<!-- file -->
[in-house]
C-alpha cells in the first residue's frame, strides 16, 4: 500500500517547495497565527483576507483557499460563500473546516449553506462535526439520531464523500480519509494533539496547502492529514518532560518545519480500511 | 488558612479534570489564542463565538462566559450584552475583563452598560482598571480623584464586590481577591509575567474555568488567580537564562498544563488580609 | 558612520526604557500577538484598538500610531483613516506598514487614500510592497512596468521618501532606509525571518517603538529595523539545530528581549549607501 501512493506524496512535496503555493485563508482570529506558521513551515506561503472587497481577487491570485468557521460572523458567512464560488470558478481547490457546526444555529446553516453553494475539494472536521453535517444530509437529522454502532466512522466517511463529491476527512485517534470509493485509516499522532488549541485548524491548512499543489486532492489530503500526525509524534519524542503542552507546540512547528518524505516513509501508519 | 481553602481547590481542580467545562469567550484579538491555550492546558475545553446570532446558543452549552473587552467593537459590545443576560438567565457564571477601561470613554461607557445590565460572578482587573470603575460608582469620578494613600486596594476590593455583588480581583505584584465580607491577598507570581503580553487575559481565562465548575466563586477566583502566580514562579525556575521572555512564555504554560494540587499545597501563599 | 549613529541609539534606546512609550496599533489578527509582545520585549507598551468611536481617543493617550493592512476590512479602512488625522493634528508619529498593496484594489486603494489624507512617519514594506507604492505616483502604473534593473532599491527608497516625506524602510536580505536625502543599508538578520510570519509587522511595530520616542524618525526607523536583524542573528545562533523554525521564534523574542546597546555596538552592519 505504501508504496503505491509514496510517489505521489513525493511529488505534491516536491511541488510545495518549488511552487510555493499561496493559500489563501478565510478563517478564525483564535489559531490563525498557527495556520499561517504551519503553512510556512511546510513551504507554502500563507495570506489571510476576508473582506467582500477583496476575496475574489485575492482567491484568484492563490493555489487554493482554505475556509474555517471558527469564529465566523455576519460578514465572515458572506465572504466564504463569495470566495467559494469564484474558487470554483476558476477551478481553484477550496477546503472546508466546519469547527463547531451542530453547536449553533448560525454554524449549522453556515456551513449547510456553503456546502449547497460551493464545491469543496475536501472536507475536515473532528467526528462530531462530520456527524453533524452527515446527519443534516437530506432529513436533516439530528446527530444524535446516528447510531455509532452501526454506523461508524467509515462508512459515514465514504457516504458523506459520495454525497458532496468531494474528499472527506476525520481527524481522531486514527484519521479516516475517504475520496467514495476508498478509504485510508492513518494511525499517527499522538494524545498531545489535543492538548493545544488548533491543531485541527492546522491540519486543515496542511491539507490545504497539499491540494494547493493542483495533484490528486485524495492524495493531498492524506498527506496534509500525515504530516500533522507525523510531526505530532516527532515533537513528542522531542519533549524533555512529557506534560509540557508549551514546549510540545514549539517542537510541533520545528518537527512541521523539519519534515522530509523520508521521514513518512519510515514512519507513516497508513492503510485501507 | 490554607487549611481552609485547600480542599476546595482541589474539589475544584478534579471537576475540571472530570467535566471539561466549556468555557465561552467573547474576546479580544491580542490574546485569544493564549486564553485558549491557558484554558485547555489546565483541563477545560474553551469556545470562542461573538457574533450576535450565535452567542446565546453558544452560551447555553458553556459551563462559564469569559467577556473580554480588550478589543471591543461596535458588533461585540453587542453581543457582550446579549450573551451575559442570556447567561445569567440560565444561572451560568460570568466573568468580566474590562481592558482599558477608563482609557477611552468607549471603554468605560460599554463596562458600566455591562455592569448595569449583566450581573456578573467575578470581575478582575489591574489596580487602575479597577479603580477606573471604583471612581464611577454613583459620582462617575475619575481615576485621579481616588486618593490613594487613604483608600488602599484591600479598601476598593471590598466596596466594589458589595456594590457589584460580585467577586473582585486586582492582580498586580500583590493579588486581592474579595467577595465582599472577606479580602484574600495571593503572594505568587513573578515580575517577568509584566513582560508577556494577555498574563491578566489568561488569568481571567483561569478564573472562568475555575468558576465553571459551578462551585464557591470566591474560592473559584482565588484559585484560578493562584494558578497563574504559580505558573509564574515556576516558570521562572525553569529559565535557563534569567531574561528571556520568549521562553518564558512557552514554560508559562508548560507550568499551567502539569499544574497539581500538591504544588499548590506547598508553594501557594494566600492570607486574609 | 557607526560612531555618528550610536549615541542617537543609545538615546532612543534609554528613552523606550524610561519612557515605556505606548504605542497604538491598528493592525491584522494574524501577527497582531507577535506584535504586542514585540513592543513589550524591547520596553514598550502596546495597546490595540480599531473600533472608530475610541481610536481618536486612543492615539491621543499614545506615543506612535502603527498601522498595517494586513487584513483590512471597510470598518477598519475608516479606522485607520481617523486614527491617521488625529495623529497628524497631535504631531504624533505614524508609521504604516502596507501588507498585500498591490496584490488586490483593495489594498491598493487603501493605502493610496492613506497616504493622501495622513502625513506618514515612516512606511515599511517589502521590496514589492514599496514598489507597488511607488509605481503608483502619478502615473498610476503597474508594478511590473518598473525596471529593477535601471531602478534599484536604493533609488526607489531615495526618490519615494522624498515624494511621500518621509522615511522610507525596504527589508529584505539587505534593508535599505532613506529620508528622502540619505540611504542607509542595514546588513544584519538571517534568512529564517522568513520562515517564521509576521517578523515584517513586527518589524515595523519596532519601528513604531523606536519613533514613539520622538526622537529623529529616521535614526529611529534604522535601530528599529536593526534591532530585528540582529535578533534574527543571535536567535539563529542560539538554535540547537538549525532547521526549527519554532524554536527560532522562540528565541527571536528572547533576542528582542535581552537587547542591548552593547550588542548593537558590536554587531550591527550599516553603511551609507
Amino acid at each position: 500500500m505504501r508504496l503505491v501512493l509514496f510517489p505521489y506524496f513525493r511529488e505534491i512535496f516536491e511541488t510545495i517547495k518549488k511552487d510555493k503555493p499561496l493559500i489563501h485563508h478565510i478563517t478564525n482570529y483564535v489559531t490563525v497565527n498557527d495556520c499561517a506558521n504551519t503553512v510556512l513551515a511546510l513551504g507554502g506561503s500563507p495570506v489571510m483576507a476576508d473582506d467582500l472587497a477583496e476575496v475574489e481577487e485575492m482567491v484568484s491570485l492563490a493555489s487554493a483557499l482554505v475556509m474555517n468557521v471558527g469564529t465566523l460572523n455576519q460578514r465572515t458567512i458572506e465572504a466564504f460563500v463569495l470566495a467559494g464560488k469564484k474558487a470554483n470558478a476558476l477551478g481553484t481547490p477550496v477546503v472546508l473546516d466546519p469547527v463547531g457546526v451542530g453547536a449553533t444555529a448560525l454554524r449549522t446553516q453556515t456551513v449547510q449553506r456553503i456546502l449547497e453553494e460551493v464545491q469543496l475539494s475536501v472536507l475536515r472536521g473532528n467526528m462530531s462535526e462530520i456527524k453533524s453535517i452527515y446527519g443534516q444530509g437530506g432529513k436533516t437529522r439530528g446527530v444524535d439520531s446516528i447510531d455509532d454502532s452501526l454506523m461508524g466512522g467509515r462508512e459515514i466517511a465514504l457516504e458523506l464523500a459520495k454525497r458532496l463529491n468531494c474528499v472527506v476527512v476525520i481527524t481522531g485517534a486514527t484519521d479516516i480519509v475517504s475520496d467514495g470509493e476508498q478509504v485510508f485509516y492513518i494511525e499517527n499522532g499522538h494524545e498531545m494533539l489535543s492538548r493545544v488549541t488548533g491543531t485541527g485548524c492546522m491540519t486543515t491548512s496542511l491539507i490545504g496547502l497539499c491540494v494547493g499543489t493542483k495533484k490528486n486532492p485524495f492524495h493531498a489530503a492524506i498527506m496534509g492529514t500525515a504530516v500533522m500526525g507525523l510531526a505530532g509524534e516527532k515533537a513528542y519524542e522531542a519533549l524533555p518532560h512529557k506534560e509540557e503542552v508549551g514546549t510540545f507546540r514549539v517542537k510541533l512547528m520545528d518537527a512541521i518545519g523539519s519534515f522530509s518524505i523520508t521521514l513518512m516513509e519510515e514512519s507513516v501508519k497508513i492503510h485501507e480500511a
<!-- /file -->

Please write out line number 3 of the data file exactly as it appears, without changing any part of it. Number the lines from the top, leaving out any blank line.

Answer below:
Amino acid at each position: 500500500m505504501r508504496l503505491v501512493l509514496f510517489p505521489y506524496f513525493r511529488e505534491i512535496f516536491e511541488t510545495i517547495k518549488k511552487d510555493k503555493p499561496l493559500i489563501h485563508h478565510i478563517t478564525n482570529y483564535v489559531t490563525v497565527n498557527d495556520c499561517a506558521n504551519t503553512v510556512l513551515a511546510l513551504g507554502g506561503s500563507p495570506v489571510m483576507a476576508d473582506d467582500l472587497a477583496e476575496v475574489e481577487e485575492m482567491v484568484s491570485l492563490a493555489s487554493a483557499l482554505v475556509m474555517n468557521v471558527g469564529t465566523l460572523n455576519q460578514r465572515t458567512i458572506e465572504a466564504f460563500v463569495l470566495a467559494g464560488k469564484k474558487a470554483n470558478a476558476l477551478g481553484t481547490p477550496v477546503v472546508l473546516d466546519p469547527v463547531g457546526v451542530g453547536a449553533t444555529a448560525l454554524r449549522t446553516q453556515t456551513v449547510q449553506r456553503i456546502l449547497e453553494e460551493v464545491q469543496l475539494s475536501v472536507l475536515r472536521g473532528n467526528m462530531s462535526e462530520i456527524k453533524s453535517i452527515y446527519g443534516q444530509g437530506g432529513k436533516t437529522r439530528g446527530v444524535d439520531s446516528i447510531d455509532d454502532s452501526l454506523m461508524g466512522g467509515r462508512e459515514i466517511a465514504l457516504e458523506l464523500a459520495k454525497r458532496l463529491n468531494c474528499v472527506v476527512v476525520i481527524t481522531g485517534a486514527t484519521d479516516i480519509v475517504s475520496d467514495g470509493e476508498q478509504v485510508f485509516y492513518i494511525e499517527n499522532g499522538h494524545e498531545m494533539l489535543s492538548r493545544v488549541t488548533g491543531t485541527g485548524c492546522m491540519t486543515t491548512s496542511l491539507i490545504g496547502l497539499c491540494v494547493g499543489t493542483k495533484k490528486n486532492p485524495f492524495h493531498a489530503a492524506i498527506m496534509g492529514t500525515a504530516v500533522m500526525g507525523l510531526a505530532g509524534e516527532k515533537a513528542y519524542e522531542a519533549l524533555p518532560h512529557k506534560e509540557e503542552v508549551g514546549t510540545f507546540r514549539v517542537k510541533l512547528m520545528d518537527a512541521i518545519g523539519s519534515f522530509s518524505i523520508t521521514l513518512m516513509e519510515e514512519s507513516v501508519k497508513i492503510h485501507e480500511a